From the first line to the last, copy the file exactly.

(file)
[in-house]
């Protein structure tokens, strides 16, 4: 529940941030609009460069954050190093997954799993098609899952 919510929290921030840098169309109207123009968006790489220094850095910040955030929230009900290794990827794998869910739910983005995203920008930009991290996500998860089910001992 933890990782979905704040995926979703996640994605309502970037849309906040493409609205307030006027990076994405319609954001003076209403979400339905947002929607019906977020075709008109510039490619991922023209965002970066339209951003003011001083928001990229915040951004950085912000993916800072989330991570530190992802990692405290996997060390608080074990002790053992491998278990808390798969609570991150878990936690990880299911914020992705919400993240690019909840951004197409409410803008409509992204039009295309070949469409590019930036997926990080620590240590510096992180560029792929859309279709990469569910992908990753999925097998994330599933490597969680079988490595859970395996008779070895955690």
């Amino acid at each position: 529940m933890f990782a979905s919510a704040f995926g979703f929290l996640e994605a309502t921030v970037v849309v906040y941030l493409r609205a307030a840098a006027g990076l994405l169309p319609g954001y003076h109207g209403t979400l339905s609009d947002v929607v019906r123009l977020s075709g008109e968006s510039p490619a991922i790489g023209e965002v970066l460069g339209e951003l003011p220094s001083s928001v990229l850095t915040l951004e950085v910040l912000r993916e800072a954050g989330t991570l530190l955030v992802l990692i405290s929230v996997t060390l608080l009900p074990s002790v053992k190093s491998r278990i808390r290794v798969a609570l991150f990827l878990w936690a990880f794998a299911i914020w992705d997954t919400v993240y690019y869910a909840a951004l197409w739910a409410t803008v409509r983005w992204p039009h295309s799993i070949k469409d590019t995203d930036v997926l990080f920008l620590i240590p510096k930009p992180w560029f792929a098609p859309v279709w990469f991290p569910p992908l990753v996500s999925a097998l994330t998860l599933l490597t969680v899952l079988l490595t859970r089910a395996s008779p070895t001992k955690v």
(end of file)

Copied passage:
[in-house]
């Protein structure tokens, strides 16, 4: 529940941030609009460069954050190093997954799993098609899952 919510929290921030840098169309109207123009968006790489220094850095910040955030929230009900290794990827794998869910739910983005995203920008930009991290996500998860089910001992 933890990782979905704040995926979703996640994605309502970037849309906040493409609205307030006027990076994405319609954001003076209403979400339905947002929607019906977020075709008109510039490619991922023209965002970066339209951003003011001083928001990229915040951004950085912000993916800072989330991570530190992802990692405290996997060390608080074990002790053992491998278990808390798969609570991150878990936690990880299911914020992705919400993240690019909840951004197409409410803008409509992204039009295309070949469409590019930036997926990080620590240590510096992180560029792929859309279709990469569910992908990753999925097998994330599933490597969680079988490595859970395996008779070895955690």
């Amino acid at each position: 529940m933890f990782a979905s919510a704040f995926g979703f929290l996640e994605a309502t921030v970037v849309v906040y941030l493409r609205a307030a840098a006027g990076l994405l169309p319609g954001y003076h109207g209403t979400l339905s609009d947002v929607v019906r123009l977020s075709g008109e968006s510039p490619a991922i790489g023209e965002v970066l460069g339209e951003l003011p220094s001083s928001v990229l850095t915040l951004e950085v910040l912000r993916e800072a954050g989330t991570l530190l955030v992802l990692i405290s929230v996997t060390l608080l009900p074990s002790v053992k190093s491998r278990i808390r290794v798969a609570l991150f990827l878990w936690a990880f794998a299911i914020w992705d997954t919400v993240y690019y869910a909840a951004l197409w739910a409410t803008v409509r983005w992204p039009h295309s799993i070949k469409d590019t995203d930036v997926l990080f920008l620590i240590p510096k930009p992180w560029f792929a098609p859309v279709w990469f991290p569910p992908l990753v996500s999925a097998l994330t998860l599933l490597t969680v899952l079988l490595t859970r089910a395996s008779p070895t001992k955690v």